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treeman
05-10-2006, 07:54 PM
I'm located in north Alabama in zone 7a and these are from the woods:

I'm almost certain the first picture is a Red Maple (Acer rubrum) but some of the leaves are more narrow than normal and the fall color is bright yellow also the bark has long large dark plates down the trunk but I guess this is just a small variation of the red maple. What do you call small variations of the same type of tree, like slightly different leave shapes of the same type of tree ect. ?

The second and third picture I have no idea what they are. The leaves on them are 2 to 3.5" long and they both look like a little young trees, but I've never seen a large tree of these two.

saccharum
05-10-2006, 08:57 PM
Tree 1 - I agree that it's a red maple (Acer rubrum). The leaves are more narrow than usual, but I've seen that before. There's a fair amount of phenotypic variation in the species.

Tree 2 - I believe this is a viburnum, possibly mapleleaf viburnum, Viburnum acerifolium.

Tree 3 - This appears to be witch-hazel, Hamamelis virginiana.

The viburnum is more of a shrub, and the witch-hazel gets to be a small understory tree.

treeman
05-10-2006, 09:19 PM
Thanks very much, I think that's exactly right.

Aesculus
05-11-2006, 08:24 AM
Saccharum I agree 100% with Maple-leaf Viburnum and Witch Hazel, but I can't convince myself of the identification of the Red Maple. I know there's lots of variation with the leaf shape, because the most prevalent variety we have around here is Acer rubrum var. trilobum, the Trident Red Maple, but the leaves on this one just don't compute and look at the twigs, they don't resemble red maple twigs at all. I teach classes on twig identification and I've used Red Maple in the past. I know Treeman you say these were growing in the woods, but I'm wondering if this could be an escaped Paperbark Maple (A. griseum), or Trident Maple (A. buergerianum)? Just a thought, I could be wrong. What do you think Sac?

Quirky Quercus
05-11-2006, 09:45 AM
I think it's a red maple. The ones growing around here in N. GA do look very tri-lobish to me,
and do have very, very, very show bright yellow fall color. Compared to
the named cultivars like October Glory or species trees growing in other states, the leaves are quite different.
It doesn't look like a trident maple (Acer buergeranum ) or paper bark
maple to me.

saccharum
05-11-2006, 08:36 PM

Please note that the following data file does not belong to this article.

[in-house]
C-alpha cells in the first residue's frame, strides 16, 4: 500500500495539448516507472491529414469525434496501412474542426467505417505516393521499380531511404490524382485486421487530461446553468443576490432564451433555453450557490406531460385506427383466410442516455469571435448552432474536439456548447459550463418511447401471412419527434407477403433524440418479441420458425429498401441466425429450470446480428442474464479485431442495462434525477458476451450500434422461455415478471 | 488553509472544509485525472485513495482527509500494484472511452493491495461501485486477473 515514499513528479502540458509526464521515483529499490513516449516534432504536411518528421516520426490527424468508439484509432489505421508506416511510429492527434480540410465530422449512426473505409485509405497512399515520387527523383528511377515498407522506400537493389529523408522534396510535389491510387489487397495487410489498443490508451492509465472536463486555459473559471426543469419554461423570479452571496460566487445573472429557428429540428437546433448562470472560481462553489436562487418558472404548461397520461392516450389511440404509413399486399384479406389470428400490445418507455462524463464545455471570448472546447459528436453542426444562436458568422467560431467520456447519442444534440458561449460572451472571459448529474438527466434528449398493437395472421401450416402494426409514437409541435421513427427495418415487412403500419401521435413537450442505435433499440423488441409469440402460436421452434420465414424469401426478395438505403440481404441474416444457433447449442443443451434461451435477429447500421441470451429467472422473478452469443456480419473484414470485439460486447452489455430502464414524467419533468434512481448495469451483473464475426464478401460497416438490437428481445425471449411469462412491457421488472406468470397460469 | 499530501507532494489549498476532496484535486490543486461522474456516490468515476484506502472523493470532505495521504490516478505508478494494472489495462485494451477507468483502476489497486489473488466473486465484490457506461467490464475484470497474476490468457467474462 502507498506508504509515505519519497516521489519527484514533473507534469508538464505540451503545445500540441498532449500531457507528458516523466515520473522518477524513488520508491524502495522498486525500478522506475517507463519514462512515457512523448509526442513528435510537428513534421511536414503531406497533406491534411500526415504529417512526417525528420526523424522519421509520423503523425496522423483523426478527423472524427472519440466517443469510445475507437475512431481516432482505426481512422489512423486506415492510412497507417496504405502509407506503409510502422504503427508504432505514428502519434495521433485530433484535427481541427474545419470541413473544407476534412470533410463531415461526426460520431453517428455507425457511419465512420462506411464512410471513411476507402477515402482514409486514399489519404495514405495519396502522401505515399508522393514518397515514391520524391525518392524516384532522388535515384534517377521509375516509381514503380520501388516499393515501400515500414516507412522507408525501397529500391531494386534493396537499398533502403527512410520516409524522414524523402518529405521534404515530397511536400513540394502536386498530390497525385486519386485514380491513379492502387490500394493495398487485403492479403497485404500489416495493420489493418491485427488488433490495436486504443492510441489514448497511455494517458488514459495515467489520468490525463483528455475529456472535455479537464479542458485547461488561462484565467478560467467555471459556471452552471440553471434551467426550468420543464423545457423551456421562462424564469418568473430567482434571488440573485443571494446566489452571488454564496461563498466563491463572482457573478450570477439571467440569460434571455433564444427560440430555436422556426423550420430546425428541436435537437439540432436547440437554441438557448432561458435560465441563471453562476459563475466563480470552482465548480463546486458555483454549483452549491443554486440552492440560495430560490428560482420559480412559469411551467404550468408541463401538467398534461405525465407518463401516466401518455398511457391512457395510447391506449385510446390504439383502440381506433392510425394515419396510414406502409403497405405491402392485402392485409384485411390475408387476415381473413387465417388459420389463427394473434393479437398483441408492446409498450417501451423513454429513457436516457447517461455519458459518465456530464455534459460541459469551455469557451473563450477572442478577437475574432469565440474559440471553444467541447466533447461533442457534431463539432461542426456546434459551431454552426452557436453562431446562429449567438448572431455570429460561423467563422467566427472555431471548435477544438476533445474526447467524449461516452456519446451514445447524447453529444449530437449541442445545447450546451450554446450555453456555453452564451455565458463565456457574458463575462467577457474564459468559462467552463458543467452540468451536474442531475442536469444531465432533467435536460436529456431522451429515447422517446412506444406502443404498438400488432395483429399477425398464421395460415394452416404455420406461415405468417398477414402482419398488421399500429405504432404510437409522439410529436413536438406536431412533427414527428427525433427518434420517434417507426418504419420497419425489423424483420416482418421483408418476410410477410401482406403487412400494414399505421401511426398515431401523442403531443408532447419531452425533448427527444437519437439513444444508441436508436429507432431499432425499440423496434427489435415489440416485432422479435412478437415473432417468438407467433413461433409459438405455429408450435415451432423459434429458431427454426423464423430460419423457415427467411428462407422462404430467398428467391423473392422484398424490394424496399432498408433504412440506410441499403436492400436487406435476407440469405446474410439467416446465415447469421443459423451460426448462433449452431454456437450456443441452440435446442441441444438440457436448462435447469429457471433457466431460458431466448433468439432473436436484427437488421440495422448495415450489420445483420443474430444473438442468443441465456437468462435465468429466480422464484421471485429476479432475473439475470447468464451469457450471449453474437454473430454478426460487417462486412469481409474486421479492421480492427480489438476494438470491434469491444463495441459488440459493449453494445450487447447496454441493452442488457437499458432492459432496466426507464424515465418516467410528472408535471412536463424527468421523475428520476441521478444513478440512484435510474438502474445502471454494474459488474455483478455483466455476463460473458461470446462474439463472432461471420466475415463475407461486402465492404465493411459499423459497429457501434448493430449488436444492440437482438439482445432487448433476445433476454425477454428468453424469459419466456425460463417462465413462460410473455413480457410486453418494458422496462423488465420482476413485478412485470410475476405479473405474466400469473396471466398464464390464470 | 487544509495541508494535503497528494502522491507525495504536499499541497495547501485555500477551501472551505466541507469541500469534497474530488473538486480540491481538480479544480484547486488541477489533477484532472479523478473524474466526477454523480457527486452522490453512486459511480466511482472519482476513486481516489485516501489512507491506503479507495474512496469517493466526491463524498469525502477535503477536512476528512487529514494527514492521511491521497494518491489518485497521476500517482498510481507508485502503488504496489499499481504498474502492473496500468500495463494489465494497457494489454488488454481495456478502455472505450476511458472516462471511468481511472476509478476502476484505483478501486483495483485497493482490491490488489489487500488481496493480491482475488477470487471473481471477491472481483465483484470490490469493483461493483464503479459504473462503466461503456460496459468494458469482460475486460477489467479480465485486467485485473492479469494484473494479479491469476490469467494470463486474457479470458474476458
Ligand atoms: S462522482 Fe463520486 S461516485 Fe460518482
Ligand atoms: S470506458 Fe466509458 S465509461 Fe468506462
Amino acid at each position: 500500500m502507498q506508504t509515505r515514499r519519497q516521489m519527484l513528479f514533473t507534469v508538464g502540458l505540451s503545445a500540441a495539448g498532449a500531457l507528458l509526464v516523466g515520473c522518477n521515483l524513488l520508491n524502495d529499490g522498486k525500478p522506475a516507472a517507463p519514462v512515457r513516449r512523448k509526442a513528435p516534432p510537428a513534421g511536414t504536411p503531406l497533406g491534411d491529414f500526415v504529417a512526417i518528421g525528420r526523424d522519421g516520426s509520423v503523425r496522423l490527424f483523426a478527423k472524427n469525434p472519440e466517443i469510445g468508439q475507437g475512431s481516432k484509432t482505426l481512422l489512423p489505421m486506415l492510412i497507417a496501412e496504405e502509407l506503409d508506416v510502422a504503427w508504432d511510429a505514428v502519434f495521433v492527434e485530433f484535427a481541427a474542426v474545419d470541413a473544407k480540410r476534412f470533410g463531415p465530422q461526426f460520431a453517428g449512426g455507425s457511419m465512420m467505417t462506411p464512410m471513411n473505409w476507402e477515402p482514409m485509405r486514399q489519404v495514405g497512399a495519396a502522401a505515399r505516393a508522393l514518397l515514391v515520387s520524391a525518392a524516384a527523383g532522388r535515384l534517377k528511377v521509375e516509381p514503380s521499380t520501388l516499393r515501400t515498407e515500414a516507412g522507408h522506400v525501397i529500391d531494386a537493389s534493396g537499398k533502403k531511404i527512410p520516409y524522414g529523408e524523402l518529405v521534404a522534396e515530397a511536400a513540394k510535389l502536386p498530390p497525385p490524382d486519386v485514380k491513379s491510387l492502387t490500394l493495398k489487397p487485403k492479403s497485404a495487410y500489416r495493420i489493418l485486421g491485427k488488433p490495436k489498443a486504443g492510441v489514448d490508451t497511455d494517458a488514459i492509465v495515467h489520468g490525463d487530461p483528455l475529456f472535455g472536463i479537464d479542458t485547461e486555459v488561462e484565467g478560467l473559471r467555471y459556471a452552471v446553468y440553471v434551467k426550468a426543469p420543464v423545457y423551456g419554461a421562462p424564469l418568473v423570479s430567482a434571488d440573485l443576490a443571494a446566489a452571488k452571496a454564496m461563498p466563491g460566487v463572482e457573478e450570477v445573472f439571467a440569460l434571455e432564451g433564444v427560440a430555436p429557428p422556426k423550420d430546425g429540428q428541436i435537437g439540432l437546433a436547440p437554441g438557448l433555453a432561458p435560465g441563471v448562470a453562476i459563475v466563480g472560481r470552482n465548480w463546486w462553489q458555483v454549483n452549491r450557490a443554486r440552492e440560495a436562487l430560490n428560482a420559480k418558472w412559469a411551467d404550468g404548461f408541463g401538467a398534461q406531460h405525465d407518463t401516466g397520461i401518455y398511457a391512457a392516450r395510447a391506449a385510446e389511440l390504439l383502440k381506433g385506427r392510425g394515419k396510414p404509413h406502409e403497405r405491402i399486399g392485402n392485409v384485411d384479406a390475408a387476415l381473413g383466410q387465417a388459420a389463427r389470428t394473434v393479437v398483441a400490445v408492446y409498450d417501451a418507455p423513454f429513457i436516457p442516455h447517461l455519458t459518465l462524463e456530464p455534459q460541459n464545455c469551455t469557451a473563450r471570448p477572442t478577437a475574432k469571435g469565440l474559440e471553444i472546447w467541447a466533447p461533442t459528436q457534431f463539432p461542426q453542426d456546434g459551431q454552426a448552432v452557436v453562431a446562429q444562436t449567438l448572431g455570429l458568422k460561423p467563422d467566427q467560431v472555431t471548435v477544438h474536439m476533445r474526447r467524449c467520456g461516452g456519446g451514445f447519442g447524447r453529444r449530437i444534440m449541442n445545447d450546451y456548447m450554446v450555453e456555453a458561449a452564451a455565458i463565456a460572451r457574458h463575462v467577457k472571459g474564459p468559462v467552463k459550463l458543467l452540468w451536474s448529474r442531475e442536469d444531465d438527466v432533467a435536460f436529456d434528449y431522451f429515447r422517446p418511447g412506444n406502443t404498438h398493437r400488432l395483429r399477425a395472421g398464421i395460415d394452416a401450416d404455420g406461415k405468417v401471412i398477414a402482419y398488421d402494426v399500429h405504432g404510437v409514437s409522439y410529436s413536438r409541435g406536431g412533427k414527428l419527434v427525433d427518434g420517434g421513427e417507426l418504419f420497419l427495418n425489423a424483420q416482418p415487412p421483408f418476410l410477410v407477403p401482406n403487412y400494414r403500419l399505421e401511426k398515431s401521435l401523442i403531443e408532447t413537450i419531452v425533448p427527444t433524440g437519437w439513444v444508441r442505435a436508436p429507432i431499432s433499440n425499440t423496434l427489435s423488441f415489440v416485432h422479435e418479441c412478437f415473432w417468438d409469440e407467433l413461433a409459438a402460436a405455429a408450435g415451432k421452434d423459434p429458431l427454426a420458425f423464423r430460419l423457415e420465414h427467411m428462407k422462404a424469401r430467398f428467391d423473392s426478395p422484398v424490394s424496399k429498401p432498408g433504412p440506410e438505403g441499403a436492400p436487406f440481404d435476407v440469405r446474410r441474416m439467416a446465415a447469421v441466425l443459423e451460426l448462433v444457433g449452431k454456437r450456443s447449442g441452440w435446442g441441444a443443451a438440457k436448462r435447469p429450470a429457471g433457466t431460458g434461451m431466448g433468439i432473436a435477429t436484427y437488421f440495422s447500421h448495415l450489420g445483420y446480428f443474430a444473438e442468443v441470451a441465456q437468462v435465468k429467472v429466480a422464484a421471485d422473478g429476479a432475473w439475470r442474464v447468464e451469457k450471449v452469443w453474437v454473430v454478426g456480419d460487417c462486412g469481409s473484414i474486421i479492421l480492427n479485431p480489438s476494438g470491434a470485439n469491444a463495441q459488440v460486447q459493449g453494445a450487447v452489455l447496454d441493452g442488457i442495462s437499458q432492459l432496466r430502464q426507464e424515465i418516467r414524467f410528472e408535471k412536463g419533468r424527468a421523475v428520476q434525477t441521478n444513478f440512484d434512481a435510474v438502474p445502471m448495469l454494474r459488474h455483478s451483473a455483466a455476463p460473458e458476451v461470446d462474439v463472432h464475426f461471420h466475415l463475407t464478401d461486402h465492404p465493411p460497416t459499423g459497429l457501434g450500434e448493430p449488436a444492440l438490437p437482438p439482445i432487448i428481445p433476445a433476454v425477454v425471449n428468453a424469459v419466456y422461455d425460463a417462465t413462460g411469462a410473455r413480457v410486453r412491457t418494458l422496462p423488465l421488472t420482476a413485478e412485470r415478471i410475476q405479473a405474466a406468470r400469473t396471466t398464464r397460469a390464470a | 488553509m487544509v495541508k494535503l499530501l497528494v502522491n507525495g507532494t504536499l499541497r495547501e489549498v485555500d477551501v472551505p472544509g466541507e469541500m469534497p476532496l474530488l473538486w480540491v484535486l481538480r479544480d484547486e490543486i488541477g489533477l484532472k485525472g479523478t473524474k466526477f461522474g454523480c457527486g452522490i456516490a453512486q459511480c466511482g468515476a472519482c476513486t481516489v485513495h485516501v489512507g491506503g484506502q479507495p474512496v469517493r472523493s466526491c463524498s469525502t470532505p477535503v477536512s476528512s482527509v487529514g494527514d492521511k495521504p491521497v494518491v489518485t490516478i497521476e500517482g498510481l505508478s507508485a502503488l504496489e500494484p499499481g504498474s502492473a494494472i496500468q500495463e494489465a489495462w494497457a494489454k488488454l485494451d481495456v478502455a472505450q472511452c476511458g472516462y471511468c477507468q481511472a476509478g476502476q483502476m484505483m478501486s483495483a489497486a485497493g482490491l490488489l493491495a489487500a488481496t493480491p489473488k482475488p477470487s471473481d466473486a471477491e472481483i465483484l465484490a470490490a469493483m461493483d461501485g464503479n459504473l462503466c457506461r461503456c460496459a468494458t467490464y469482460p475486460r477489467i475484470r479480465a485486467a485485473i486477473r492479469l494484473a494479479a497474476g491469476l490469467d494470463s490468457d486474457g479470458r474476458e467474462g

What is it that you don't like about the twigs, Aesculus? I can't make out a whole lot of detail. If it's the buds, I don't trust them in the early active growing season, and the color isn't always quite so red. To me the twigs look like they have nodes that are pretty close together, suggesting slow growth, suggesting shaded twigs, which could explain less of the tree's red sunscreen pigments (anthocyanin).

I realize that's maybe a bit of a stretch :lol:

Also, if you look at the lower twig, you can see the remnant of the previous year's terminal bud, which looks consistent with A. rubrum to me.

I could certainly be wrong! But barring more pictures to change my mind, I'm sticking with my original answer.

treeman
05-12-2006, 01:13 AM
The maples leaves above were taken from the lowest limb I could reach in the understory.
Here is some pictures of the maples bark:

saccharum
05-12-2006, 05:59 AM
What a big, old monster! Watch out, looks like poison ivy in the lower right hand corner of the second pic.

The bark of old red maples can take on that character. See this link for a progression of red maple bark types:

http://egghead.psu.edu/~ma_fort/Dendrology/redmaple.htm

Aesculus
05-12-2006, 07:53 AM
Ok, I concede. I think what bothered me at the beginning was the lack of lobes on most of the leaves and the fact that they were much longer than wide. I guess we'll chalk the strange look up to the fact that they are not fully developed and evidently are tremendously shaded by the upper canopy. I guess the twigs look strange to me because I'm used to dealing with hardened off twigs collected in the fall of the year (although, like you say, they are not always that red). The bark certainly looks right for a really old red maple, and the size would eliminate the two species I mentioned earlier. I've never been wrong before, but I guess there's a first time. :D